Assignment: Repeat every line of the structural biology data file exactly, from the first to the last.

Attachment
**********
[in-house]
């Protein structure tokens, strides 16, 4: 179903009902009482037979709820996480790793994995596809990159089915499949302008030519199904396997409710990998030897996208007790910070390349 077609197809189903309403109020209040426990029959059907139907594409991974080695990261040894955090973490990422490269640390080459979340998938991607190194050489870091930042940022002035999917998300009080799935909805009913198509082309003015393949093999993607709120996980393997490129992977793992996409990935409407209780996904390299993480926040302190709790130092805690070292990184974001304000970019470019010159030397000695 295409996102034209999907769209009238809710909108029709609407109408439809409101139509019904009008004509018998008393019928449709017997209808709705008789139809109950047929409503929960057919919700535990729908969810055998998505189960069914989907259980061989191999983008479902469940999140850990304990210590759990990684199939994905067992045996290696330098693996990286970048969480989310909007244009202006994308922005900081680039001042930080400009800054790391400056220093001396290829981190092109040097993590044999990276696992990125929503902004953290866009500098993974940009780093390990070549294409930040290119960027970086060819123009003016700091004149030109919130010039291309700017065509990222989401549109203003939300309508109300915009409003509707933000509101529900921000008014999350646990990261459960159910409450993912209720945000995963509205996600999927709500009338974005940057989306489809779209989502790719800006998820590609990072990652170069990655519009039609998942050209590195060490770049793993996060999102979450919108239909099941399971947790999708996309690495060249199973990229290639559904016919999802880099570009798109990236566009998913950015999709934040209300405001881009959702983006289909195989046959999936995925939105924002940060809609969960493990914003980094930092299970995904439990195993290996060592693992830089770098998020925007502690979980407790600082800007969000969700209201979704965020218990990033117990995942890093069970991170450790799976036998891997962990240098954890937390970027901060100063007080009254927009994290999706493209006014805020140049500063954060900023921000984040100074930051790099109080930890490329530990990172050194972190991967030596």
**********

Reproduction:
[in-house]
């Protein structure tokens, strides 16, 4: 179903009902009482037979709820996480790793994995596809990159089915499949302008030519199904396997409710990998030897996208007790910070390349 077609197809189903309403109020209040426990029959059907139907594409991974080695990261040894955090973490990422490269640390080459979340998938991607190194050489870091930042940022002035999917998300009080799935909805009913198509082309003015393949093999993607709120996980393997490129992977793992996409990935409407209780996904390299993480926040302190709790130092805690070292990184974001304000970019470019010159030397000695 295409996102034209999907769209009238809710909108029709609407109408439809409101139509019904009008004509018998008393019928449709017997209808709705008789139809109950047929409503929960057919919700535990729908969810055998998505189960069914989907259980061989191999983008479902469940999140850990304990210590759990990684199939994905067992045996290696330098693996990286970048969480989310909007244009202006994308922005900081680039001042930080400009800054790391400056220093001396290829981190092109040097993590044999990276696992990125929503902004953290866009500098993974940009780093390990070549294409930040290119960027970086060819123009003016700091004149030109919130010039291309700017065509990222989401549109203003939300309508109300915009409003509707933000509101529900921000008014999350646990990261459960159910409450993912209720945000995963509205996600999927709500009338974005940057989306489809779209989502790719800006998820590609990072990652170069990655519009039609998942050209590195060490770049793993996060999102979450919108239909099941399971947790999708996309690495060249199973990229290639559904016919999802880099570009798109990236566009998913950015999709934040209300405001881009959702983006289909195989046959999936995925939105924002940060809609969960493990914003980094930092299970995904439990195993290996060592693992830089770098998020925007502690979980407790600082800007969000969700209201979704965020218990990033117990995942890093069970991170450790799976036998891997962990240098954890937390970027901060100063007080009254927009994290999706493209006014805020140049500063954060900023921000984040100074930051790099109080930890490329530990990172050194972190991967030596």